WASHINGTON, Aug. 13 (UPI) -- A U.S. government task force says carbon capture and storage technology is viable, but a price needs to be set on carbon emissions.
In its report released Thursday, the task force, called for by President Obama in February, said there are no "insurmountable" technical, legal, institutional or other barriers to CCS.
"Widespread cost-effective deployment of CCS is best achieved with a carbon price," the report states.
CCS technologies trap carbon dioxide emissions from coal-fired power plants and store them underground.
The report notes that United States government has invested more in CCS than any other country.
The Department of Energy, the task force says, is pursuing a number of CCS demonstration projects with nearly $4 billion in federal funds, matched by more than $7 billion in private investments.
While CCS technologies exist, the report says, "scaling up" these processes and integrating them with coal-based power generation "poses technical, economic, and regulatory challenges."
The report also warns that CCS technologies are not likely to be used in the next two decades without financial incentives.
"A diversified energy portfolio, which includes coal, is important for a strong 21st century American economy," Nancy Sutley, chairwoman of the White House Council on Environmental Quality, said in a statement.
"These recommendations move us toward bringing safe and deployable CCS technologies to the marketplace to help us meet the goal of reducing harmful carbon emissions while continuing to use this energy source," she said.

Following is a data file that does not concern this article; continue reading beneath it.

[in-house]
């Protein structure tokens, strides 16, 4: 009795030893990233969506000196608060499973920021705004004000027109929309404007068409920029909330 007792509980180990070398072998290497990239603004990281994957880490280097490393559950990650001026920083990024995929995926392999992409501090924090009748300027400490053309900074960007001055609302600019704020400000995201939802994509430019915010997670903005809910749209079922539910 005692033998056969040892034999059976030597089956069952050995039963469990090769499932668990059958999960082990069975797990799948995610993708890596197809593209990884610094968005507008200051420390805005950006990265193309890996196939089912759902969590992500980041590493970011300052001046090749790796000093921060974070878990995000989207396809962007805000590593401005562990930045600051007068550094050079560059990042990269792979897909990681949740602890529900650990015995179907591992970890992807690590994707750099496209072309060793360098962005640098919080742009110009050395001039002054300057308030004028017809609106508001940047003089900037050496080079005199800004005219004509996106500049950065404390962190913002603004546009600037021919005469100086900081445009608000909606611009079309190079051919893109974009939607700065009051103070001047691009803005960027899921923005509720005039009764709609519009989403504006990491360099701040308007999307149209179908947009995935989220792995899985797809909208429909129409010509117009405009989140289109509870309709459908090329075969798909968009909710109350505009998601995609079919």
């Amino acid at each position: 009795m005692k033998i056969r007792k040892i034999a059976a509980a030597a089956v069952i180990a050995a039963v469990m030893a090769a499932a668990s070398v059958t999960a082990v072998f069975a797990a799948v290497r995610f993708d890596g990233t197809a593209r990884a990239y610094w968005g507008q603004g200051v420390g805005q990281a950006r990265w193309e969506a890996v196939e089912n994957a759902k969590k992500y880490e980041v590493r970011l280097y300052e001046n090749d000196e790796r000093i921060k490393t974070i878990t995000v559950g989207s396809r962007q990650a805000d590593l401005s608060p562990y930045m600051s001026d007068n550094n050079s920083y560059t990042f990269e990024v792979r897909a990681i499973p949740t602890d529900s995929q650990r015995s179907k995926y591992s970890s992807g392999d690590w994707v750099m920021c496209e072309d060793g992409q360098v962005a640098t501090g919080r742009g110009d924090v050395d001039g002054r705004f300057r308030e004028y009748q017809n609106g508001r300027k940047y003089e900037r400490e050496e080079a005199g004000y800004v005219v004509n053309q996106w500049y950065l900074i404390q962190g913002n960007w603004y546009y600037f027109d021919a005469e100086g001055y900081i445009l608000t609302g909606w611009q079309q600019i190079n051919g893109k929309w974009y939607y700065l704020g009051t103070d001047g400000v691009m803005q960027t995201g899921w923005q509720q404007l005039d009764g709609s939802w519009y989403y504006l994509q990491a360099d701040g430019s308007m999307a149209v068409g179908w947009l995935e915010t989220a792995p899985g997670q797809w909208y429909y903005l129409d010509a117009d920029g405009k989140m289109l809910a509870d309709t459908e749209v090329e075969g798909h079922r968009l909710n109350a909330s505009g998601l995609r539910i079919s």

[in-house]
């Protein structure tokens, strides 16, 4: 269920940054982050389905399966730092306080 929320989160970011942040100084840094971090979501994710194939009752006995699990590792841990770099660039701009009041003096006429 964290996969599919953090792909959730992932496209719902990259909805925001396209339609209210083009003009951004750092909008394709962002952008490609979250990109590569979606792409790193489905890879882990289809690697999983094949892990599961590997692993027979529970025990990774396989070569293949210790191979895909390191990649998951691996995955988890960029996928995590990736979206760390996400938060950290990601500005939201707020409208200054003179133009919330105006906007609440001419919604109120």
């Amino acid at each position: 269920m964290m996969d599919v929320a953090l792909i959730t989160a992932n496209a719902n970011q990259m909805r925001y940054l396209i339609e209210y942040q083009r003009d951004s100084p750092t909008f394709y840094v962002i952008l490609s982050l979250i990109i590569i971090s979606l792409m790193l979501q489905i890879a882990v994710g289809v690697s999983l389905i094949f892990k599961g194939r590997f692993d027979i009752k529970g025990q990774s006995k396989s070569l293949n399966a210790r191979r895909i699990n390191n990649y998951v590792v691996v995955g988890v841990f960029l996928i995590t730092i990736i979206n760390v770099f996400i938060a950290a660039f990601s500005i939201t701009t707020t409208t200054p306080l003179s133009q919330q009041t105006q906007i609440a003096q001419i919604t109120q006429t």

The task force, which includes 14 federal agencies, called for a federal agency roundtable and expert committee to promote Obama's goal of having five to 10 commercial CCS demonstration projects online by 2016.
"This report furthers my view that there is plenty we can do to advance CCS right now, in the near-term, even as the larger debate about climate policy takes place over time," Sen. Jay Rockefeller, D-W.Va., said in a statement.
Rockefeller, an ally of his home state's coal sector, has called for putting aside legislation to cap greenhouse gas emissions.
"CCS represents the next wave of clean coal technology, allowing us to safely capture and store carbon dioxide," said American Coalition for Clean Coal Electricity President and CEO Steve Miller in a statement, noting that coal generates nearly half of the United States' electricity.
"Investments in this technology are critical, and we look forward to a continued partnership between the private sector and the federal government to ensure its development," he said.